Christ among the Doctors of the Law



Friday, March 05, 2010

If King Juan Carlos signs, what then?

The Spanish parliament recently approved an expansion of that nation's legalization of abortion, and it is now hoping that King Juan Carlos will sign the measure. The complexities of Spanish civil law are beyond me (so I don't know exactly what the king's role in the government is), but I do know that any signature on a piece of paper that endorses the legitimization of abortion is an objectively immoral act, regardless of whether such signature is legally "required" for the act to become law. We are talking about concrete actions that are contrary to divine law, against which the technicalities of Spanish protocol count for zilch.

That said, though,
Human Life International seems to be over-reaching when they call, not simply on the king to refrain from signing such legislation (of course), but, in the event that the king does sign the measure, on the Spanish episcopal conference to declare the king excommunicated.

Two problems: first, it is not, repeat not, clear just what canon(s) HLI thinks put the king at risk for excommunication, but that's a discussion I'll reserve for those who are actually familiar with the relevant canons; second, and more to the point, not only have episcopal conferences no authority to declare anyone excommunicated, but, solely the Roman Pontiff may address canonical cases that involve "those who hold the highest civil office of a state" (1983 CIC 1405).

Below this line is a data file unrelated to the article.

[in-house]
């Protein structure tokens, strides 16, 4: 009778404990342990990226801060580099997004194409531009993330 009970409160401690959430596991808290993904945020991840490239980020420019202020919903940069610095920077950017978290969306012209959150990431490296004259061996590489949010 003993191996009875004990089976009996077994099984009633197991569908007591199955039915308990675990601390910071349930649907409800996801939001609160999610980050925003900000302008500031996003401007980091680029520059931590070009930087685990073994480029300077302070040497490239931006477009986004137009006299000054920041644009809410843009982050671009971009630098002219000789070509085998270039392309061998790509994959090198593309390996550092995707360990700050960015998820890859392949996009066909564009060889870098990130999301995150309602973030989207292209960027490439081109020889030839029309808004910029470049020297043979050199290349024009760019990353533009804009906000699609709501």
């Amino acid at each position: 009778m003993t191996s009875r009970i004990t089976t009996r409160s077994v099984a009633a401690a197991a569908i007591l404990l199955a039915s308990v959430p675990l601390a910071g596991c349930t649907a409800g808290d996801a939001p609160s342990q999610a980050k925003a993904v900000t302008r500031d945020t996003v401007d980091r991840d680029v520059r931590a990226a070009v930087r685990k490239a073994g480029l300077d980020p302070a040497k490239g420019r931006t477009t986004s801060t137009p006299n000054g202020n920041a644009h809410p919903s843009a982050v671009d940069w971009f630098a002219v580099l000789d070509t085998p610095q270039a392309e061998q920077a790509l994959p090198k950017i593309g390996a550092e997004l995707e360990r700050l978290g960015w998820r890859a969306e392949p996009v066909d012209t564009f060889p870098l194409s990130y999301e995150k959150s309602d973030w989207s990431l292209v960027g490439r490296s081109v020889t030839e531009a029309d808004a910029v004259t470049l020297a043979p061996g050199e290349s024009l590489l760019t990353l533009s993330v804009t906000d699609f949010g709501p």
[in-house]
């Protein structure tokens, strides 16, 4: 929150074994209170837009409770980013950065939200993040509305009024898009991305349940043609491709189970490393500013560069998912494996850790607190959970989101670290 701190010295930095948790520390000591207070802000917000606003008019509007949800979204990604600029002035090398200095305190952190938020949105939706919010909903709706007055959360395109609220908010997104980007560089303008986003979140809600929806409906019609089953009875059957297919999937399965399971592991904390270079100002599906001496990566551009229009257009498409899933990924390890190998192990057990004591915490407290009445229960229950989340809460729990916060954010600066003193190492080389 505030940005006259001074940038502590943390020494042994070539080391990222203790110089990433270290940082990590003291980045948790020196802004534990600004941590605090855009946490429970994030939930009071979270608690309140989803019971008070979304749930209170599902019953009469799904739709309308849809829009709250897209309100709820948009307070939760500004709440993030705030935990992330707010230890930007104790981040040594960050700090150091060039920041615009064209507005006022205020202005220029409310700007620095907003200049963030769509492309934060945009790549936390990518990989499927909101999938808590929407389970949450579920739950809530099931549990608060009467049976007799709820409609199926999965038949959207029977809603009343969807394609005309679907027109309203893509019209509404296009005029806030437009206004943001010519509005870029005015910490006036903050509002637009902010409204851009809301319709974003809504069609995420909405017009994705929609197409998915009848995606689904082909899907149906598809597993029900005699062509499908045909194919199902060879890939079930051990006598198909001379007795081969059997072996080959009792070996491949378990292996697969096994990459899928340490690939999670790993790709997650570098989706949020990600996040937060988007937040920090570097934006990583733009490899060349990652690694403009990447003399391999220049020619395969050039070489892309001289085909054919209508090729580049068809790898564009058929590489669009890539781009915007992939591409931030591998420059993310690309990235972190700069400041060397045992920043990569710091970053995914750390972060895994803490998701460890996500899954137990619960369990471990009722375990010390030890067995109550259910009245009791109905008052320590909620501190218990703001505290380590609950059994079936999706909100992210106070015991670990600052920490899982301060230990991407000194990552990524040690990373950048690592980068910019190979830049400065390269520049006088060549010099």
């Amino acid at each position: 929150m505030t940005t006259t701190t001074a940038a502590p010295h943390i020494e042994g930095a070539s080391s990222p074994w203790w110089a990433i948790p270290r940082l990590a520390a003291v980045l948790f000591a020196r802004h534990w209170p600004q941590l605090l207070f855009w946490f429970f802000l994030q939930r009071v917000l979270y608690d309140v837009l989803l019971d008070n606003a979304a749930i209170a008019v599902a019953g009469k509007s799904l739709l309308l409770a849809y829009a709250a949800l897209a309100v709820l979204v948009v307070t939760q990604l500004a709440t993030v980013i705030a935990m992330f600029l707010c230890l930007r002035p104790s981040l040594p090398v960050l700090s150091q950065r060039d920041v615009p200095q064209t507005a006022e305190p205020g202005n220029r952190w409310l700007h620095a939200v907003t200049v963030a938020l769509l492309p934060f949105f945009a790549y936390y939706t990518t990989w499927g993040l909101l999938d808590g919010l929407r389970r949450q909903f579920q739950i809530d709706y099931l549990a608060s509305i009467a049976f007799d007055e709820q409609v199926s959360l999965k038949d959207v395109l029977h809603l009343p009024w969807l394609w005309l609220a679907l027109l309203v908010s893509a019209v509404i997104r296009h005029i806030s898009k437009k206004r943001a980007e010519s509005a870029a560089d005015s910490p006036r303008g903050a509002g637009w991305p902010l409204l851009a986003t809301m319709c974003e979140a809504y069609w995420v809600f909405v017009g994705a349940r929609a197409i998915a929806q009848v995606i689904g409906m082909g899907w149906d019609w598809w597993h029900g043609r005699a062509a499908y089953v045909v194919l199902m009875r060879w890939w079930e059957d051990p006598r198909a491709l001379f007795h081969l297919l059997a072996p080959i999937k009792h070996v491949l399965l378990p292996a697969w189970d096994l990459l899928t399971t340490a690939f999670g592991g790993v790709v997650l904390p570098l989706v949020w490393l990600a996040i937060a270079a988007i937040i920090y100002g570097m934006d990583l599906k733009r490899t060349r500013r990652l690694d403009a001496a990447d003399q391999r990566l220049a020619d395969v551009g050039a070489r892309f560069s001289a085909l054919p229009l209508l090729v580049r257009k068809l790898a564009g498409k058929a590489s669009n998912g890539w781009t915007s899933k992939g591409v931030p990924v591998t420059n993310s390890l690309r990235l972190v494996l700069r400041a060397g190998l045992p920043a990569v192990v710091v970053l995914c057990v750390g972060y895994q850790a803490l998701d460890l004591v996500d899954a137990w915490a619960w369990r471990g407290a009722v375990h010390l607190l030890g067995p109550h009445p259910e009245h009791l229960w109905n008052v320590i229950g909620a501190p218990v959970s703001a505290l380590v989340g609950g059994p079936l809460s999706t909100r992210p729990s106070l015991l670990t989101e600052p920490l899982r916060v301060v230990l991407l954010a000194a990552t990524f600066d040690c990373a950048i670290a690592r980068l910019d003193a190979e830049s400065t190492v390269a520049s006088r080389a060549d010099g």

I hope, for the sake of his soul, that the king does not sign this measure, but, if he does sign it, the canonical consequences are not going to be decided by Spanish ecclesiastical officials. + + +

Friends tell me the king signed the act yesterday. Que lastima.